By inducing specific molecular processes occurring during embryonic cartilage formation, stable joint cartilage can be produced from adult stem cells originating from bone marrow, suggests new study. The study conducted by a research team from the University and University Hospital of Basel is published in the journal PNAS.
Certain mesenchymal stem/stromal cells from the bone marrow of adults are considered extremely promising for skeletal tissue regeneration. These adult stem cells usually develop into cartilage tissue which later naturally remodels into bone tissue. Even if the stem cells are induced to differentiate into cartilage cells, they spontaneously mature into a so-called "hypertrophic" state, ultimately leading to the formation of bone tissue; this is similar to the cartilaginous tissue temporarily formed after a fracture.
Inhibiting signaling pathways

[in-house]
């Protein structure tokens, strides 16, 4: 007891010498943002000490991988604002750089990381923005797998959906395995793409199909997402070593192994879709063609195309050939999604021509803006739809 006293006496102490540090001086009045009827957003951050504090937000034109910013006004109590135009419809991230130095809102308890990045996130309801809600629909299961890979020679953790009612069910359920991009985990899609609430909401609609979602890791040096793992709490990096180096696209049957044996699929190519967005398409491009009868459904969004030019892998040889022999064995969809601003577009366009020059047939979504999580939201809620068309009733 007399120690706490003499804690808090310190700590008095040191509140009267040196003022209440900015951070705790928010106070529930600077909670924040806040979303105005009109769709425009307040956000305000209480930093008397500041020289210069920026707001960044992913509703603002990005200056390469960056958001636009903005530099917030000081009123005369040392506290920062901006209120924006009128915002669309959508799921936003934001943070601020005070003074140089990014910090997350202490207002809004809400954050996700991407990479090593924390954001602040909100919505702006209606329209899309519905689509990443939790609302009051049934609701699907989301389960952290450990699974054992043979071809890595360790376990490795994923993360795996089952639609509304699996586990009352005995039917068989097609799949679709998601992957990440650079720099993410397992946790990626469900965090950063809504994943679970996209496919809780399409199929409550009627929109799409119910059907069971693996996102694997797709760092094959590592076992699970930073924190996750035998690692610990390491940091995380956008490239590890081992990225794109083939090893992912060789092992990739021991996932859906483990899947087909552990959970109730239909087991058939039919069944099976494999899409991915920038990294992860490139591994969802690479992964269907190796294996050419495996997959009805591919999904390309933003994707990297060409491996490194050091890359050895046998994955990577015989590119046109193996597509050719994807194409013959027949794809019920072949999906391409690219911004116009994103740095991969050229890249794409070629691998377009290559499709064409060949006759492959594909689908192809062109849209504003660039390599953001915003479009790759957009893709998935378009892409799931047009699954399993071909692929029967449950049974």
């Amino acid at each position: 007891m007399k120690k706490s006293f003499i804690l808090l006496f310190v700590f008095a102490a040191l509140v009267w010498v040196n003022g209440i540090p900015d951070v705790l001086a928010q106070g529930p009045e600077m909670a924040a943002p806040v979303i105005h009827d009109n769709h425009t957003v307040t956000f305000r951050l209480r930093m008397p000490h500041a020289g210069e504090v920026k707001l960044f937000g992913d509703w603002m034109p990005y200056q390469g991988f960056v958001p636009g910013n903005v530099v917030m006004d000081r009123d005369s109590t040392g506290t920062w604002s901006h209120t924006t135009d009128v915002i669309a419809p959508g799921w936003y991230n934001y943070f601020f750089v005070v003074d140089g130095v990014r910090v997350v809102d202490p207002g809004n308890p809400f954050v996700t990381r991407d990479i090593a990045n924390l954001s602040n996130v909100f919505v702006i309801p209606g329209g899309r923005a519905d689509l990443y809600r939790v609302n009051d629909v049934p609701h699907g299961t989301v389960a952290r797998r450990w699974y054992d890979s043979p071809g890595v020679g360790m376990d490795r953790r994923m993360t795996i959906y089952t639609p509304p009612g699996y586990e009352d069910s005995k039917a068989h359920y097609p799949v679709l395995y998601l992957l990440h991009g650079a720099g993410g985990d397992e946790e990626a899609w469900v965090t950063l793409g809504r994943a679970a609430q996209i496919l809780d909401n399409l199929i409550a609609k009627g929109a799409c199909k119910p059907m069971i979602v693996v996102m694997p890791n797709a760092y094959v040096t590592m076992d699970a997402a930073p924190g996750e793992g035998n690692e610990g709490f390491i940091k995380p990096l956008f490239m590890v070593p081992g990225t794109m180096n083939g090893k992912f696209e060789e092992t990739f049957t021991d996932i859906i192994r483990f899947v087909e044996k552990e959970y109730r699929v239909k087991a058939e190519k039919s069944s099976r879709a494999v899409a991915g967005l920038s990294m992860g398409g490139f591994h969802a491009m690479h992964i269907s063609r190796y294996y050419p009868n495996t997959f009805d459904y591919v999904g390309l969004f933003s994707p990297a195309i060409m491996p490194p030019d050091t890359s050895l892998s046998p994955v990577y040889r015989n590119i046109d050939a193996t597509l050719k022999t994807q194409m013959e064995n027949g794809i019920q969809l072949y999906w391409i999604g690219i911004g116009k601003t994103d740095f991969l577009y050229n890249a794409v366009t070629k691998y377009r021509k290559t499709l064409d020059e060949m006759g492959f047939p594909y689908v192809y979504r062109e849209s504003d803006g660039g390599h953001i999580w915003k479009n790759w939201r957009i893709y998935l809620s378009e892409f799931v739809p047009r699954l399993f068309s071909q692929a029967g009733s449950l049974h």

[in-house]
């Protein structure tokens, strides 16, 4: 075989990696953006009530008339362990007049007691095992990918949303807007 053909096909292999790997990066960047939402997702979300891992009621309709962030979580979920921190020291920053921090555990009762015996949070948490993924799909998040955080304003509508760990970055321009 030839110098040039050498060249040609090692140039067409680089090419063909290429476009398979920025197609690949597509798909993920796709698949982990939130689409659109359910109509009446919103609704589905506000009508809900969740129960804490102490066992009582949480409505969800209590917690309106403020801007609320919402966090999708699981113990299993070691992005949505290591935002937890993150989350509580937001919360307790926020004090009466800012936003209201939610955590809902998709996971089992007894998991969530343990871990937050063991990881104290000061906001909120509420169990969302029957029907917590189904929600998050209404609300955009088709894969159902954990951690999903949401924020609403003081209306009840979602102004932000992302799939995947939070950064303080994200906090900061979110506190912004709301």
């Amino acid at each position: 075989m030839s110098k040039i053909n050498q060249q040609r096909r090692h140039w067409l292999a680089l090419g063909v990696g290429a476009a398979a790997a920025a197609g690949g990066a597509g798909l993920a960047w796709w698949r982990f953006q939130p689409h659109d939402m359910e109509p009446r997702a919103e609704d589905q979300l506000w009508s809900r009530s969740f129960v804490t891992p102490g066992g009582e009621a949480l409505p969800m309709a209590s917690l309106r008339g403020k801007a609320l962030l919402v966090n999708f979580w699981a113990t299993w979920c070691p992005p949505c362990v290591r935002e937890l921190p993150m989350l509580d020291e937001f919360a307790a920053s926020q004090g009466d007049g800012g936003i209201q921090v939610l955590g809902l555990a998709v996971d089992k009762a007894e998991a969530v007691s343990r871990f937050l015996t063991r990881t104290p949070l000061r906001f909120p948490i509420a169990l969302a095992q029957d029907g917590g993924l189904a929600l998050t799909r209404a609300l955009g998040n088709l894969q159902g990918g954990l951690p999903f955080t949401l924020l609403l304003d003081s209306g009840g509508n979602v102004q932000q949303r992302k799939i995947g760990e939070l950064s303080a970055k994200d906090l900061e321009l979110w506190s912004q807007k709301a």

Specifically, the scientists investigated two highly specific BMP receptor inhibitors in a special device (microfluid platform) developed in cooperation with Politecnico di Milano. With the use of this new technology, they were able to show that the temporary blocking of specific BMP receptors Ž- even if only for a limited time - is sufficient to maintain stable cartilage tissue, both in the laboratory and in a mouse model.
Embryonic cartilage formation as a model
These results open new perspectives in the regeneration of articular cartilage as well as in the establishment of stem cell-based models of cartilage development, physiology, and possibly pathology. "Importantly, we have achieved our insights by mimicking molecular processes occurring during embryonic cartilage formation," says Ivan Martin. This confirms the vital role of "developmental engineering," in which natural processes are mimicked to control the development and specification of adult stem and progenitor cells.